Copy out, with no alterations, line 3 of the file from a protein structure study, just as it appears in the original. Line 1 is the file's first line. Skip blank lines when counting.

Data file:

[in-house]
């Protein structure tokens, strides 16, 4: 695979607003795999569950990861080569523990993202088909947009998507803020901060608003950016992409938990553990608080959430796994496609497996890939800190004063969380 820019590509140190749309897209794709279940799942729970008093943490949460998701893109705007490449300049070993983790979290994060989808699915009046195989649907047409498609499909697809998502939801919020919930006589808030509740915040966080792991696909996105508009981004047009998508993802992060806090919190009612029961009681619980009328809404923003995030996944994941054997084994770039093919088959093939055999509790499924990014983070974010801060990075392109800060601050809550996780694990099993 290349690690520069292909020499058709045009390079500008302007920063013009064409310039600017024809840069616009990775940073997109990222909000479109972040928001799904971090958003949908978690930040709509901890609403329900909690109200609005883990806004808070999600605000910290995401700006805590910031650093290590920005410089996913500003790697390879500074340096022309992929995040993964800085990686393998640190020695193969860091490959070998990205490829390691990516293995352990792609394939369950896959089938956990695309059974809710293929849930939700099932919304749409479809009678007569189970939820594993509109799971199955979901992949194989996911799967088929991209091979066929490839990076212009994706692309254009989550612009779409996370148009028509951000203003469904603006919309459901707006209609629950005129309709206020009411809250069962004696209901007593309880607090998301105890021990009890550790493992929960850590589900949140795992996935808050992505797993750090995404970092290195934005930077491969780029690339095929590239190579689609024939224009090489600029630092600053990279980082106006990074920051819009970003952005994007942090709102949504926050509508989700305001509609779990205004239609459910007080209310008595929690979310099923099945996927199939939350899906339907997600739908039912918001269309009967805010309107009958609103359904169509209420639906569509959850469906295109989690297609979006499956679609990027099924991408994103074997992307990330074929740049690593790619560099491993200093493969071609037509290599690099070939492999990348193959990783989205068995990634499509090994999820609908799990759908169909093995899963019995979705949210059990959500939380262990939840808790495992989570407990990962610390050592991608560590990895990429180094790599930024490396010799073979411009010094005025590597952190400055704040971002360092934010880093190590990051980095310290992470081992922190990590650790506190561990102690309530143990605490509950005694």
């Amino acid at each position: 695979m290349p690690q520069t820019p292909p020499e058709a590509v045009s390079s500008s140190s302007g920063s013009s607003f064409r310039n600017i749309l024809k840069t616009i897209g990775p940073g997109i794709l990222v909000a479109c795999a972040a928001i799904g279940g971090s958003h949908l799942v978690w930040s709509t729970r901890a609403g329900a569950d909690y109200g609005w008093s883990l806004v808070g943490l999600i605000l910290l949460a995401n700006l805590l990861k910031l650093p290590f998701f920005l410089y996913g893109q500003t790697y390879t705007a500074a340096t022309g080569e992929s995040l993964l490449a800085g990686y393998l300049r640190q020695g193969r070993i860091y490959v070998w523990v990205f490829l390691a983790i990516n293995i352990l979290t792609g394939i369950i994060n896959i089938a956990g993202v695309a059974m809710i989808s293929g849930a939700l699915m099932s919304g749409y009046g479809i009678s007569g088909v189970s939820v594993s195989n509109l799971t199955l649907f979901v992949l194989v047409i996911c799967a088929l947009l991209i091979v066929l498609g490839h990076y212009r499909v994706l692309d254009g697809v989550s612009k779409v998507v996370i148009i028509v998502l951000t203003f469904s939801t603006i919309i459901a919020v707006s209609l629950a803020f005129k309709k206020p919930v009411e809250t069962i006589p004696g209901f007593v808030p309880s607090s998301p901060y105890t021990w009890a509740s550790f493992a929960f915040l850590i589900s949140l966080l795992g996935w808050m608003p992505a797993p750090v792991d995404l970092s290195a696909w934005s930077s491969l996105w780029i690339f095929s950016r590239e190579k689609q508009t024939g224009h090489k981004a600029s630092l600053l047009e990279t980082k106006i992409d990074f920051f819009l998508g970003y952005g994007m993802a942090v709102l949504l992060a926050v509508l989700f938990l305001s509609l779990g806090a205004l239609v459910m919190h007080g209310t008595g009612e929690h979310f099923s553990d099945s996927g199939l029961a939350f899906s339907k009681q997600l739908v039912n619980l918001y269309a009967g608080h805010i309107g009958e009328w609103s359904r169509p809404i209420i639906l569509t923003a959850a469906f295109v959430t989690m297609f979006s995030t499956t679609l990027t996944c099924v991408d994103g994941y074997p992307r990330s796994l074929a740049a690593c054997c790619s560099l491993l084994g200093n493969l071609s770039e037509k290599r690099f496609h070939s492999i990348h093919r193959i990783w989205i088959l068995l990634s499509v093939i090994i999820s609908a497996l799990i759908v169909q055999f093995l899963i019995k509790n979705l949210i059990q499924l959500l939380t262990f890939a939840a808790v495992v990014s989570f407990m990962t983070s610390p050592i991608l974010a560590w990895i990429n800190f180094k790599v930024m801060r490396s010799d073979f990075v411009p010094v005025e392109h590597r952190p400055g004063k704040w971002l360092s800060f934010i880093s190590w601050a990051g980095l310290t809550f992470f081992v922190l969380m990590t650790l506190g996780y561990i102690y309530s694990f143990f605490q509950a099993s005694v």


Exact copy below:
């Amino acid at each position: 695979m290349p690690q520069t820019p292909p020499e058709a590509v045009s390079s500008s140190s302007g920063s013009s607003f064409r310039n600017i749309l024809k840069t616009i897209g990775p940073g997109i794709l990222v909000a479109c795999a972040a928001i799904g279940g971090s958003h949908l799942v978690w930040s709509t729970r901890a609403g329900a569950d909690y109200g609005w008093s883990l806004v808070g943490l999600i605000l910290l949460a995401n700006l805590l990861k910031l650093p290590f998701f920005l410089y996913g893109q500003t790697y390879t705007a500074a340096t022309g080569e992929s995040l993964l490449a800085g990686y393998l300049r640190q020695g193969r070993i860091y490959v070998w523990v990205f490829l390691a983790i990516n293995i352990l979290t792609g394939i369950i994060n896959i089938a956990g993202v695309a059974m809710i989808s293929g849930a939700l699915m099932s919304g749409y009046g479809i009678s007569g088909v189970s939820v594993s195989n509109l799971t199955l649907f979901v992949l194989v047409i996911c799967a088929l947009l991209i091979v066929l498609g490839h990076y212009r499909v994706l692309d254009g697809v989550s612009k779409v998507v996370i148009i028509v998502l951000t203003f469904s939801t603006i919309i459901a919020v707006s209609l629950a803020f005129k309709k206020p919930v009411e809250t069962i006589p004696g209901f007593v808030p309880s607090s998301p901060y105890t021990w009890a509740s550790f493992a929960f915040l850590i589900s949140l966080l795992g996935w808050m608003p992505a797993p750090v792991d995404l970092s290195a696909w934005s930077s491969l996105w780029i690339f095929s950016r590239e190579k689609q508009t024939g224009h090489k981004a600029s630092l600053l047009e990279t980082k106006i992409d990074f920051f819009l998508g970003y952005g994007m993802a942090v709102l949504l992060a926050v509508l989700f938990l305001s509609l779990g806090a205004l239609v459910m919190h007080g209310t008595g009612e929690h979310f099923s553990d099945s996927g199939l029961a939350f899906s339907k009681q997600l739908v039912n619980l918001y269309a009967g608080h805010i309107g009958e009328w609103s359904r169509p809404i209420i639906l569509t923003a959850a469906f295109v959430t989690m297609f979006s995030t499956t679609l990027t996944c099924v991408d994103g994941y074997p992307r990330s796994l074929a740049a690593c054997c790619s560099l491993l084994g200093n493969l071609s770039e037509k290599r690099f496609h070939s492999i990348h093919r193959i990783w989205i088959l068995l990634s499509v093939i090994i999820s609908a497996l799990i759908v169909q055999f093995l899963i019995k509790n979705l949210i059990q499924l959500l939380t262990f890939a939840a808790v495992v990014s989570f407990m990962t983070s610390p050592i991608l974010a560590w990895i990429n800190f180094k790599v930024m801060r490396s010799d073979f990075v411009p010094v005025e392109h590597r952190p400055g004063k704040w971002l360092s800060f934010i880093s190590w601050a990051g980095l310290t809550f992470f081992v922190l969380m990590t650790l506190g996780y561990i102690y309530s694990f143990f605490q509950a099993s005694v």